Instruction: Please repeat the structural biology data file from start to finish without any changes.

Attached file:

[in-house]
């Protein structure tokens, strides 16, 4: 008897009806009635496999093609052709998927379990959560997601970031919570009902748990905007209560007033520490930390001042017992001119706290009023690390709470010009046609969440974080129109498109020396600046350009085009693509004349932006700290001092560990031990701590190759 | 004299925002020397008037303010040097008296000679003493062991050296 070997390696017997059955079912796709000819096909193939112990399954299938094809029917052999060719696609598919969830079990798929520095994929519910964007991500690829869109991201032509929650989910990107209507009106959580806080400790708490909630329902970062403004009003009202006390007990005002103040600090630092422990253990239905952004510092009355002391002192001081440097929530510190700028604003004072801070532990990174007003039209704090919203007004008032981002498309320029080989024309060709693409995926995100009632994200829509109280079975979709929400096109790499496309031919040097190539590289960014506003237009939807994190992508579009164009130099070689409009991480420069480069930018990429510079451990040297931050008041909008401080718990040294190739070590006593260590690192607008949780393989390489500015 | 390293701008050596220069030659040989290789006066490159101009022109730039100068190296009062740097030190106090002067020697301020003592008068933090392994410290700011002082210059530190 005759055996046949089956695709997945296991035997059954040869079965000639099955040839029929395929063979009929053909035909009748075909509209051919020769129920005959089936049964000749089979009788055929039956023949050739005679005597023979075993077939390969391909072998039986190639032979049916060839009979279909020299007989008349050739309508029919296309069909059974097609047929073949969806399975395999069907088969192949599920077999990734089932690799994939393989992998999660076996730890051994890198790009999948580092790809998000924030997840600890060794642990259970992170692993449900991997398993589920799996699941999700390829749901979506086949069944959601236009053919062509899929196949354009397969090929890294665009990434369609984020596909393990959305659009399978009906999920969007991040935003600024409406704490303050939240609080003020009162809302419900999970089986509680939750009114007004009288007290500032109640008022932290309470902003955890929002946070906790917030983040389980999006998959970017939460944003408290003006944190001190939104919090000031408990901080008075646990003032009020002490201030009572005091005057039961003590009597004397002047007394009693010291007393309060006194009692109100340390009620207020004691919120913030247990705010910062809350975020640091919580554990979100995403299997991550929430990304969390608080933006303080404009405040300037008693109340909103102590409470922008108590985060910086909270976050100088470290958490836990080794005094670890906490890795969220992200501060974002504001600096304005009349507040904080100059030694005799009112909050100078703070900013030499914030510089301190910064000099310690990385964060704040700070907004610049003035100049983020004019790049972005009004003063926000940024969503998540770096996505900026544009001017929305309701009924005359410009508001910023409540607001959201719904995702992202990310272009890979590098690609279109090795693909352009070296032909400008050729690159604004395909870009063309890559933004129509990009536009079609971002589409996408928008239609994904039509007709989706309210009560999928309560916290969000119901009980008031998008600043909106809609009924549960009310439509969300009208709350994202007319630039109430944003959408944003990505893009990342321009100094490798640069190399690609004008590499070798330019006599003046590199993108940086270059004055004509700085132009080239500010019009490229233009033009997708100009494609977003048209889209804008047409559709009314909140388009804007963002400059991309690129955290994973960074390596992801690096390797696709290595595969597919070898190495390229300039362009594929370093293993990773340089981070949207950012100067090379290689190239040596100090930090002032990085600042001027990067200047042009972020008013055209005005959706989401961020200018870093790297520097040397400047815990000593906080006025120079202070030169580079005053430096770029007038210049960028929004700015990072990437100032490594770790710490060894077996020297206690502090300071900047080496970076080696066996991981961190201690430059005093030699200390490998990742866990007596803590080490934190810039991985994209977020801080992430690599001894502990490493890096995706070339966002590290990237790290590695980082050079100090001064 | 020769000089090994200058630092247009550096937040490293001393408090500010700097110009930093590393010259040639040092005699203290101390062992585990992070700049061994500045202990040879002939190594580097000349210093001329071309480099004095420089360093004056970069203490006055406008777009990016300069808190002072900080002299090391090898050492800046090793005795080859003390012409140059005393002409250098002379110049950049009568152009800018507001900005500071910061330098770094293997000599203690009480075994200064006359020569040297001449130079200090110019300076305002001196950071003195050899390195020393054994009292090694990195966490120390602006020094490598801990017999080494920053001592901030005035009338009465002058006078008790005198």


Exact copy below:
[in-house]
């Protein structure tokens, strides 16, 4: 008897009806009635496999093609052709998927379990959560997601970031919570009902748990905007209560007033520490930390001042017992001119706290009023690390709470010009046609969440974080129109498109020396600046350009085009693509004349932006700290001092560990031990701590190759 | 004299925002020397008037303010040097008296000679003493062991050296 070997390696017997059955079912796709000819096909193939112990399954299938094809029917052999060719696609598919969830079990798929520095994929519910964007991500690829869109991201032509929650989910990107209507009106959580806080400790708490909630329902970062403004009003009202006390007990005002103040600090630092422990253990239905952004510092009355002391002192001081440097929530510190700028604003004072801070532990990174007003039209704090919203007004008032981002498309320029080989024309060709693409995926995100009632994200829509109280079975979709929400096109790499496309031919040097190539590289960014506003237009939807994190992508579009164009130099070689409009991480420069480069930018990429510079451990040297931050008041909008401080718990040294190739070590006593260590690192607008949780393989390489500015 | 390293701008050596220069030659040989290789006066490159101009022109730039100068190296009062740097030190106090002067020697301020003592008068933090392994410290700011002082210059530190 005759055996046949089956695709997945296991035997059954040869079965000639099955040839029929395929063979009929053909035909009748075909509209051919020769129920005959089936049964000749089979009788055929039956023949050739005679005597023979075993077939390969391909072998039986190639032979049916060839009979279909020299007989008349050739309508029919296309069909059974097609047929073949969806399975395999069907088969192949599920077999990734089932690799994939393989992998999660076996730890051994890198790009999948580092790809998000924030997840600890060794642990259970992170692993449900991997398993589920799996699941999700390829749901979506086949069944959601236009053919062509899929196949354009397969090929890294665009990434369609984020596909393990959305659009399978009906999920969007991040935003600024409406704490303050939240609080003020009162809302419900999970089986509680939750009114007004009288007290500032109640008022932290309470902003955890929002946070906790917030983040389980999006998959970017939460944003408290003006944190001190939104919090000031408990901080008075646990003032009020002490201030009572005091005057039961003590009597004397002047007394009693010291007393309060006194009692109100340390009620207020004691919120913030247990705010910062809350975020640091919580554990979100995403299997991550929430990304969390608080933006303080404009405040300037008693109340909103102590409470922008108590985060910086909270976050100088470290958490836990080794005094670890906490890795969220992200501060974002504001600096304005009349507040904080100059030694005799009112909050100078703070900013030499914030510089301190910064000099310690990385964060704040700070907004610049003035100049983020004019790049972005009004003063926000940024969503998540770096996505900026544009001017929305309701009924005359410009508001910023409540607001959201719904995702992202990310272009890979590098690609279109090795693909352009070296032909400008050729690159604004395909870009063309890559933004129509990009536009079609971002589409996408928008239609994904039509007709989706309210009560999928309560916290969000119901009980008031998008600043909106809609009924549960009310439509969300009208709350994202007319630039109430944003959408944003990505893009990342321009100094490798640069190399690609004008590499070798330019006599003046590199993108940086270059004055004509700085132009080239500010019009490229233009033009997708100009494609977003048209889209804008047409559709009314909140388009804007963002400059991309690129955290994973960074390596992801690096390797696709290595595969597919070898190495390229300039362009594929370093293993990773340089981070949207950012100067090379290689190239040596100090930090002032990085600042001027990067200047042009972020008013055209005005959706989401961020200018870093790297520097040397400047815990000593906080006025120079202070030169580079005053430096770029007038210049960028929004700015990072990437100032490594770790710490060894077996020297206690502090300071900047080496970076080696066996991981961190201690430059005093030699200390490998990742866990007596803590080490934190810039991985994209977020801080992430690599001894502990490493890096995706070339966002590290990237790290590695980082050079100090001064 | 020769000089090994200058630092247009550096937040490293001393408090500010700097110009930093590393010259040639040092005699203290101390062992585990992070700049061994500045202990040879002939190594580097000349210093001329071309480099004095420089360093004056970069203490006055406008777009990016300069808190002072900080002299090391090898050492800046090793005795080859003390012409140059005393002409250098002379110049950049009568152009800018507001900005500071910061330098770094293997000599203690009480075994200064006359020569040297001449130079200090110019300076305002001196950071003195050899390195020393054994009292090694990195966490120390602006020094490598801990017999080494920053001592901030005035009338009465002058006078008790005198």